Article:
There is a correct way to put a choke collar on a dog. This is an important process to practice until it becomes familiar. You want the ring, to which you attach the leash, to be on top. So, if you are standing over the dog’s back and facing in the same direction as the dog, the part of the collar to which you attach the collar, should be on top and headed toward the dog’s right side. This allows the collar to slacken when the dog isn’t pulling. If you put the collar on backwards, it will not loosen as easily, and the lead will keep it under constant tension. You do not want that to happen. Dogs do not like tension on their collar. Tension is the signal that they need to straighten up or otherwise heed your command. When there is constant tension on the collar, the dog has no idea what is expected of him – whether or not he is doing good or bad.

Putting on the collar correctly:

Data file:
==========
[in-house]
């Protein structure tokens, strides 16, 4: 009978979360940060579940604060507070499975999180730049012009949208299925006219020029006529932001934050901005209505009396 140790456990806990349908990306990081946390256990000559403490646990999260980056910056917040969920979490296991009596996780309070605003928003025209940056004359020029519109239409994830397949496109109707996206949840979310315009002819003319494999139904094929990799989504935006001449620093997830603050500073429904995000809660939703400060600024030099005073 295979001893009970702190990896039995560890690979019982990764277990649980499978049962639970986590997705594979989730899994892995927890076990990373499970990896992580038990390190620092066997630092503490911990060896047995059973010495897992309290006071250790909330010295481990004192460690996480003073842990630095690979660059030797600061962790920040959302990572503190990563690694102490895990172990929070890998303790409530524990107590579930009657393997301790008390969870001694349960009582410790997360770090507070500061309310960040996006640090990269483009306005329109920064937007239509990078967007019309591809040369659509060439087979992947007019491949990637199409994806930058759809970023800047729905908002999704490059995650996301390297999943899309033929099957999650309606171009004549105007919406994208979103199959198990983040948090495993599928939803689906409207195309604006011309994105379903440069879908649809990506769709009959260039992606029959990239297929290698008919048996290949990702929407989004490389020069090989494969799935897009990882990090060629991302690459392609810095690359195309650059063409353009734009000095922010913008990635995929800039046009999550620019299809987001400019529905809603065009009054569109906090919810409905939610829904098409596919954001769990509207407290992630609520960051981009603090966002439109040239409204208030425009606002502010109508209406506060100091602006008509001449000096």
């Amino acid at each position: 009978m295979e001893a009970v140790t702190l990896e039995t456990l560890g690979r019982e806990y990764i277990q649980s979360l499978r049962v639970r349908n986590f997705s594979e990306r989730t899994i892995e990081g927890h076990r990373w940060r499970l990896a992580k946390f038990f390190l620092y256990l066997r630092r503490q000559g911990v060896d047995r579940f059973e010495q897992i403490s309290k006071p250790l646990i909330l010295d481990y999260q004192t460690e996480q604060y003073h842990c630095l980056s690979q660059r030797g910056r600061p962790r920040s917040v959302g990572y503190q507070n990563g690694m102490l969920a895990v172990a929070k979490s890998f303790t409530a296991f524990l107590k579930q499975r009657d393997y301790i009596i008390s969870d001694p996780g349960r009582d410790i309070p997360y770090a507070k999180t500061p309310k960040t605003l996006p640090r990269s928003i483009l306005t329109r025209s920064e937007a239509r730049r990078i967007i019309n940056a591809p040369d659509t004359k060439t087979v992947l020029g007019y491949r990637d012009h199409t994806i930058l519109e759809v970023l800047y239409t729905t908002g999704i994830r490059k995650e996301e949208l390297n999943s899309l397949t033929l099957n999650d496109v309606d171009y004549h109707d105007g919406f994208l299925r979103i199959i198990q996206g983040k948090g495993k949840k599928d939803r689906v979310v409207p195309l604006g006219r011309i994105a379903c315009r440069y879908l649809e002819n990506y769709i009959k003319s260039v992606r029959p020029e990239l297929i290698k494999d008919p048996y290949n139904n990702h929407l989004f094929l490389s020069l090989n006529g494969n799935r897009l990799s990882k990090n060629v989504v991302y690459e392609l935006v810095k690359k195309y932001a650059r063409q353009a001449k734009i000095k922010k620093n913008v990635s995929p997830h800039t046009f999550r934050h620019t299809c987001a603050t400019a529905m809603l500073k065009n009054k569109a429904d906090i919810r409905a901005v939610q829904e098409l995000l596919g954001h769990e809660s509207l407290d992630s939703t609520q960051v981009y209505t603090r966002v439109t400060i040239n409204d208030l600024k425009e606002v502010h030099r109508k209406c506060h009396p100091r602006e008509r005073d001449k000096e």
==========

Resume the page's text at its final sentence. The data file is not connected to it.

When putting the collar on, the part of the chain connected to the live ring (the ring to which the leash is connected ) should be on top of the dog’s neck. When there is no tension, the collar should release and relax.

Push the collar through one ring of the collarMake a P shape out of the collarPut the P shape over the dog’s head with the live ring on top

With a Martingale collar, you need to make sure that it is adjusted properly to the size of your dog’s neck. It should fit snuggly around the neck. The top section, to which you attach the leash, will readily tighten and loosen as you walk with your dog.

After you know your dog, and he knows you, we suggest that you take off the collar and only use it when you are going on a walk. However we urge you to keep the collar on your new dog for the first few days, so that, if by chance the dog escapes, you have something by which to grab him.

Suggestions in this article are made because some dogs occasionally get into danger because of the collar they may be wearing. Ask your breeder for suggestions about collars. The breeder may suggest another kind of collar. If so, insure that you are shown how to properly fit it. Make the decision which you feel is best for your dog. Remember it is our duty as responsible owners to take the best care possible of our pets, and selecting the appropriate collar is perhaps just as important as choosing a proper diet and/or providing adequate housing.